Toothaches in Children: 4 Causes
A toothache is the worst kind of pain! You can’t see it, it doesn’t go away on its own, and you can’t massage it like a muscle knot, especially in children. It’s also a clear sign of a significant problem that needs to be addressed right away by a Pediatric Dentist.
Cavities or tooth decay are the most common causes of toothaches. The pain your child experiences – which usually occurs when they eat or drink anything extremely hot, cold, or sweet – is an early warning sign that the pulp has become inflamed. The pulp is the soft, blood-filled component of the tooth that contains nerves and blood vessels. If there’s a problem with the pulp, you’ll notice it throughout the tooth, and possibly even the jaw.
A toothache can be caused by a variety of things, including tooth decay:
A tooth fracture can occur when your child receives a sudden impact to the face while participating in sports. According to the National Youth Sports Safety Foundation (NYSSF), players who do not wear mouth guards are 60 times more likely to suffer tooth injury during competition. Because a fractured tooth isn’t always obvious to the naked eye and may not cause discomfort, a tooth trauma is sometimes only noticed at your child’s regular dental appointment. While a fracture may appear little, it can severely compromise the health of a tooth and should be treated as soon as possible.
If a “gum boil” or “pimple” appears along the gum line, it means a pus pocket has formed within the root of the tooth, and the decay has now progressed to a tooth abscess or infection. Abscess pain can be excruciating and agonizing. If the abscess is not treated, it will erode the bone and harm a developing adult tooth bud. If your child exhibits any of these symptoms, he or she should see a dentist right once.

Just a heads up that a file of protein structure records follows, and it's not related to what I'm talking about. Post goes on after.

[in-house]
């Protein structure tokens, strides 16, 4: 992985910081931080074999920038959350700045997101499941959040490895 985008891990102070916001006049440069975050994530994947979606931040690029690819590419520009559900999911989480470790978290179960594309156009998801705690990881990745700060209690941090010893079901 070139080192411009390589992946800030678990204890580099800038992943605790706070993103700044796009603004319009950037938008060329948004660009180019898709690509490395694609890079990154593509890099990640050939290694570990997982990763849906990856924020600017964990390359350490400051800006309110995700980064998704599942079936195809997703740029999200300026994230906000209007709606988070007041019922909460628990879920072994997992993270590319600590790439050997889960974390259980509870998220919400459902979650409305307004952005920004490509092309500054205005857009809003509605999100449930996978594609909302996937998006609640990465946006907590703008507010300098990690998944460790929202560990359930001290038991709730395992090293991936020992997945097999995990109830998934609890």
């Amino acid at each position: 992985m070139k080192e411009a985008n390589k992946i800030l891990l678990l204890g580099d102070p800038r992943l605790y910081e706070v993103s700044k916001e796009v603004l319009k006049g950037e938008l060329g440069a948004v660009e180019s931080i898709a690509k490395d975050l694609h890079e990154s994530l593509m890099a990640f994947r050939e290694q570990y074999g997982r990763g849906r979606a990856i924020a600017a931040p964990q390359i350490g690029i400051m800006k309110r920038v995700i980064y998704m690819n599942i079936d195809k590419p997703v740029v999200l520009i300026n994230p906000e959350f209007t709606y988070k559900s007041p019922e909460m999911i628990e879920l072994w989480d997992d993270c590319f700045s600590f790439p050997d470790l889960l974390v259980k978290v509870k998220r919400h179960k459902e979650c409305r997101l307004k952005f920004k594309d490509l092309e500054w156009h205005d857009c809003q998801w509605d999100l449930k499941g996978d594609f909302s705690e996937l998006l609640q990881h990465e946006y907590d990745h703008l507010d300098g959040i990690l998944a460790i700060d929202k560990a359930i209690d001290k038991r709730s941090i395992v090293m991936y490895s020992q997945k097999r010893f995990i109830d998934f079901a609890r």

Gingivitis is the medical term for irritated gums. Gums that are inflamed are red and painful. When a child or parent brushes or flossing their teeth seldom or incorrectly, the gums will usually bleed when they try to brush or floss again. For a child to avoid gum inflammation and the discomfort that comes with it, daily brushing and flossing with parental assistance is necessary.
if your adolescent has an aching jaw or tooth with no evidence of decay or gum disease, they may be suffering from bruxism, or teeth grinding. Chronic tooth grinding, if left untreated, can wear away tooth enamel, putting your teen’s teeth at risk for jaw discomfort, enamel loss, and increased dental sensitivity. Once all of your teen’s permanent teeth have erupted, your dentist may recommend a mouth guard to wear at night to assist treat bruxism. In most cases, young toddlers who grind their teeth do not have long-term damage to their teeth. When combined with other symptoms, teeth grinding can be an indication of Sleep Disordered Breathing.
To treat a minor toothache, do the following:
Tenderness can be relieved by drinking plain warm water (never hot or cold) with a teaspoon of table salt. When your child is in pain, they should rinse their mouth with salt water.
Floss on both sides of the aching tooth to get rid of any debris.
Pain management may sometimes require the use of children’s Motrin or Tylenol.
Call your Pediatric Dentist if the toothache persists for more than 24 hours or worsens.